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Old 01-07-2010, 11:37 PM   #7
LDBoblo
Wizard
LDBoblo exercises by bench pressing the entire Harry Potter series in hardcoverLDBoblo exercises by bench pressing the entire Harry Potter series in hardcoverLDBoblo exercises by bench pressing the entire Harry Potter series in hardcoverLDBoblo exercises by bench pressing the entire Harry Potter series in hardcoverLDBoblo exercises by bench pressing the entire Harry Potter series in hardcoverLDBoblo exercises by bench pressing the entire Harry Potter series in hardcoverLDBoblo exercises by bench pressing the entire Harry Potter series in hardcoverLDBoblo exercises by bench pressing the entire Harry Potter series in hardcoverLDBoblo exercises by bench pressing the entire Harry Potter series in hardcoverLDBoblo exercises by bench pressing the entire Harry Potter series in hardcoverLDBoblo exercises by bench pressing the entire Harry Potter series in hardcover
 
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Join Date: Jun 2009
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Quote:
Originally Posted by David Marseilles View Post
Just to clarify, Pixel Qi screen tech is an LCD, but tweaked a little so that instead of using a backlight to fight ambient lighting, it has reflective layers that utilize ambient light to make the screen readable. In epaper mode (not really related to eink in terms of mechanics), the backlight goes off entirely. It's an awesome technology.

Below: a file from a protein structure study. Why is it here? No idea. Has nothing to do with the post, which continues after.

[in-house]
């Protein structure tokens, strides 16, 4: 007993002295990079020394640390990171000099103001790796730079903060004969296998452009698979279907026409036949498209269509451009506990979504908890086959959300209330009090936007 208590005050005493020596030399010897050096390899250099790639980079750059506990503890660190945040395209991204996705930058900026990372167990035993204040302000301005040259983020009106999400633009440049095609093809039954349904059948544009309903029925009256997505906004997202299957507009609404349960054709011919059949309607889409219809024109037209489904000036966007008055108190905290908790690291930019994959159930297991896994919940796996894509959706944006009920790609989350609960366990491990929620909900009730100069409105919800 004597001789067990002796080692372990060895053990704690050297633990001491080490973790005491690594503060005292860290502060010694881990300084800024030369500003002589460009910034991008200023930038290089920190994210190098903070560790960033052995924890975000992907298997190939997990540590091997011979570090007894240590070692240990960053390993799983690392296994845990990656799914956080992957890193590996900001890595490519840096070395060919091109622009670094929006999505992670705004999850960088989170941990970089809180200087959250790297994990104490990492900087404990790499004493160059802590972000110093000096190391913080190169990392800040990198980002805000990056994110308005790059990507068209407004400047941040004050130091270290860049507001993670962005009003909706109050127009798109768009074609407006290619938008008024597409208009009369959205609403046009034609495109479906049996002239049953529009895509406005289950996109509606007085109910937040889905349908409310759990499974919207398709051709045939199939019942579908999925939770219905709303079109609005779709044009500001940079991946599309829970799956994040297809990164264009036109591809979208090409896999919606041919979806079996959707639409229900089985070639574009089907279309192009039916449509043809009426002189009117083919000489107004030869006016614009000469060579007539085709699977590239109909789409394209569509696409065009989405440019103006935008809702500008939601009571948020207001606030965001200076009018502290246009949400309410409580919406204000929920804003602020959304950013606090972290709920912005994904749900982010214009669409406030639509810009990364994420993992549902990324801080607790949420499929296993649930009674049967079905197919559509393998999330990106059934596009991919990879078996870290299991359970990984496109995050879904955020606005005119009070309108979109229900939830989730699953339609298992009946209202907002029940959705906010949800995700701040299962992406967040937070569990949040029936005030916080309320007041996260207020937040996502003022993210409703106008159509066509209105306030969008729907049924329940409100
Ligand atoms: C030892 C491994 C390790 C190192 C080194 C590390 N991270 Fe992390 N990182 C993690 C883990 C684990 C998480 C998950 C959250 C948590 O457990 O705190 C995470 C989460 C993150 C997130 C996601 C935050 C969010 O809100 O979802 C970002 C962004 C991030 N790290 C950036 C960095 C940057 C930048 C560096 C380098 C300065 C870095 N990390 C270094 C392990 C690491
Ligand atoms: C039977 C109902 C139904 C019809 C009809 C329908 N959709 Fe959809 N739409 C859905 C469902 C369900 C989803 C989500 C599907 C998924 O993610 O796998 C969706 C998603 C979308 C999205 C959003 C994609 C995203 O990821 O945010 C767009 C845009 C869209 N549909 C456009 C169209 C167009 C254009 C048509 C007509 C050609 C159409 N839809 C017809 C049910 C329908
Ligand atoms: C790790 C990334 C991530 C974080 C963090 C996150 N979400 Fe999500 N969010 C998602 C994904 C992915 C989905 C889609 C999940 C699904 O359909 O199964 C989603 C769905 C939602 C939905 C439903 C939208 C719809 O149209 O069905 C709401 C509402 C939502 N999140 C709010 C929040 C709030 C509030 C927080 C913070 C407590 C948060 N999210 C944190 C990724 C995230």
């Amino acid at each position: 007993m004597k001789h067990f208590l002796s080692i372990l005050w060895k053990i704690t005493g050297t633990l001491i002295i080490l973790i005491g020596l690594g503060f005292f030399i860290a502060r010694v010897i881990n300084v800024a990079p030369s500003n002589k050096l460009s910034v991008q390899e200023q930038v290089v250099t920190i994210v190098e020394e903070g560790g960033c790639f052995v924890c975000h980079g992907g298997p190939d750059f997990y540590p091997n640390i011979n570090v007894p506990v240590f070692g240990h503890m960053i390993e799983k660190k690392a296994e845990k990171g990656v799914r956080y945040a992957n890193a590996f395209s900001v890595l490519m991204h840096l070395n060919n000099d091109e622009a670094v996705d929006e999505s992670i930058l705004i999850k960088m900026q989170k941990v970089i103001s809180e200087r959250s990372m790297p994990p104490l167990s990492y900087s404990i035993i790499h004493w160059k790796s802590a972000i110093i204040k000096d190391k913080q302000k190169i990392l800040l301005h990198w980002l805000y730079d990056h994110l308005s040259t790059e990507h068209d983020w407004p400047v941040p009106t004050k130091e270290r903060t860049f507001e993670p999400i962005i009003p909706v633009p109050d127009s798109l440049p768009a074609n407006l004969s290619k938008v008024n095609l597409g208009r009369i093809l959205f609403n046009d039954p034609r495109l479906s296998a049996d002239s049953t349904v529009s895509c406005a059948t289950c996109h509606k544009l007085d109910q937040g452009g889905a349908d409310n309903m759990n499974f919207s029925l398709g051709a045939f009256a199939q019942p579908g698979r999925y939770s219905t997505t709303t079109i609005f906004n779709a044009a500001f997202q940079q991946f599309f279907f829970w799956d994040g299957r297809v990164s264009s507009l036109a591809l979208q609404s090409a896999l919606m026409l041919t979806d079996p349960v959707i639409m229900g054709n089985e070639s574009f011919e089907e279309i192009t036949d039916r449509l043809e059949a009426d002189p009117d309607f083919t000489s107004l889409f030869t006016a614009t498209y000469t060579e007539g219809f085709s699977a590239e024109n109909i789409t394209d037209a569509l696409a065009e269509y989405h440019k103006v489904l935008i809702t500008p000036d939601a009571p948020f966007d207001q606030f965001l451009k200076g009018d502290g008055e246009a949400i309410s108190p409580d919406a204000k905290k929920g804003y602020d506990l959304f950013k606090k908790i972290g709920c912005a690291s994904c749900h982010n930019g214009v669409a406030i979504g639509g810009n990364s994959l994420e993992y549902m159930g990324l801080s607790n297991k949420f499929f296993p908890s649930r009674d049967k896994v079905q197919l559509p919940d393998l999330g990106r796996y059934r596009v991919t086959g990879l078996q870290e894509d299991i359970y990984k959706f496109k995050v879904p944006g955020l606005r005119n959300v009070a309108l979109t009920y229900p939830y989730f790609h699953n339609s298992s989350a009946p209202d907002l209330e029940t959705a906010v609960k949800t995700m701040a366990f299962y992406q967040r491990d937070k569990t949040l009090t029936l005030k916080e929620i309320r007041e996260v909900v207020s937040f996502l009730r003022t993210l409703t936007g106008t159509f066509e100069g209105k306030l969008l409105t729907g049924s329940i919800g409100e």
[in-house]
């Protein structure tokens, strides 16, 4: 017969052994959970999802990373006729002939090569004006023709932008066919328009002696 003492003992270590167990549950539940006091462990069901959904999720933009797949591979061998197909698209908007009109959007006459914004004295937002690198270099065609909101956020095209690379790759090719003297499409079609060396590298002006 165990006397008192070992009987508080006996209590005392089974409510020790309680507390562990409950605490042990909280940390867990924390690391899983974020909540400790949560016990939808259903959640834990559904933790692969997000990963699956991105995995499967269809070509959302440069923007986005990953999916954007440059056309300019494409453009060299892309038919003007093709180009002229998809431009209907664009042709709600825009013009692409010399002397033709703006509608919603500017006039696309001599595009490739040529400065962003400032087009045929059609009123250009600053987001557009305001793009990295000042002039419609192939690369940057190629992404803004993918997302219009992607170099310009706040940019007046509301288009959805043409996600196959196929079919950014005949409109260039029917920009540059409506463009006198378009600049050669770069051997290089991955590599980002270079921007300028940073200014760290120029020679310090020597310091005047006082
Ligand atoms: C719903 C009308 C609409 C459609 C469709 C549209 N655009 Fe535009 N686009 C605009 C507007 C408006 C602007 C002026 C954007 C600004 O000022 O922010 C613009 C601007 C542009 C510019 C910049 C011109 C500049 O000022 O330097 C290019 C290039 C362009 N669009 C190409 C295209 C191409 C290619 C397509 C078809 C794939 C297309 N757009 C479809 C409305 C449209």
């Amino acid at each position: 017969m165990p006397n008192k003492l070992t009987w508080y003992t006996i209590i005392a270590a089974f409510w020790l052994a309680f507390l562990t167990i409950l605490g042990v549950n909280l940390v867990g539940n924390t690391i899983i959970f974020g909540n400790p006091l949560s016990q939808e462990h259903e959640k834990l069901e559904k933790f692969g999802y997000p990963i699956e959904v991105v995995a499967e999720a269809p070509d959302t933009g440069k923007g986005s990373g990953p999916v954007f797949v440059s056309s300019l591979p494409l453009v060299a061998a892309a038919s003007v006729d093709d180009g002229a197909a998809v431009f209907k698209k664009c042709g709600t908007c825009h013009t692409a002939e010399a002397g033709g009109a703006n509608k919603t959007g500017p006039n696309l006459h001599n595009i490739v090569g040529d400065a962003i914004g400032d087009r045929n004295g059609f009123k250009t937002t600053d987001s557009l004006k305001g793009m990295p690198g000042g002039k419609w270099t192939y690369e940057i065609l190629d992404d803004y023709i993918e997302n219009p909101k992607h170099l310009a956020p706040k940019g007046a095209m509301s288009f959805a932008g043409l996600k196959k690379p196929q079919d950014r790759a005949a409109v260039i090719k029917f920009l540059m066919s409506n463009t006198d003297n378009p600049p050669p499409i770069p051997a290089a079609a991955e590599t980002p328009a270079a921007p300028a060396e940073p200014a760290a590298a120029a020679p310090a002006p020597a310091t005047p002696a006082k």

e-ink screens are very expensive compared to LCD. They also force devices to serve a single purpose, because the painfully slow refresh times of eink makes it poorly suited to many types of applications, including video and many types of games.

The number of hours listed in the article doesn't make a lot of sense. I recommend ignoring that part. Engadget has some good writers, but not all of them know what they're talking about. He appears to have gotten confused there.

The brilliance of a PixelQi device running on a decent OS (mobile or otherwise), is that you wouldn't be tied to just reading books from one store. Right now, AFAIK the only big commercial reader that supports Android is eReader (ereader.com/fictionwise, currently owned by B&N). I'd expect however that Amazon and B&N would both be eying Android as their next platform for expanding kindleware/nookware.

This is the most exciting ereader I've seen yet. There's no way I'd tie myself down to one major store with their proprietary hardware/software. And while it's nice that the nook runs Android and can be hacked to run unofficial applications, starting out with an open platform that doesn't need to be hacked is a dramatically better solution. To wit, one that is a full blown tablet with access to all manner of application types, rather than doing solo duty as an ereader.
I agree. I was really hoping for some decent alternative e-paper action (particularly LiquavistaBright as they can get a much better white reflectance than EPD/E-Ink), but so far, a prototype of an imperfect but interesting tablet is the best news I've seen so far from CES.

Also agree about the battery life. I don't recall Pixel Qi actively boasting about multiplying battery life anywhere near that much, nor have I heard of any standard 40-hour Tegra tablets. It's probably a mixup of several pieces of confused information, marketing, and hype.
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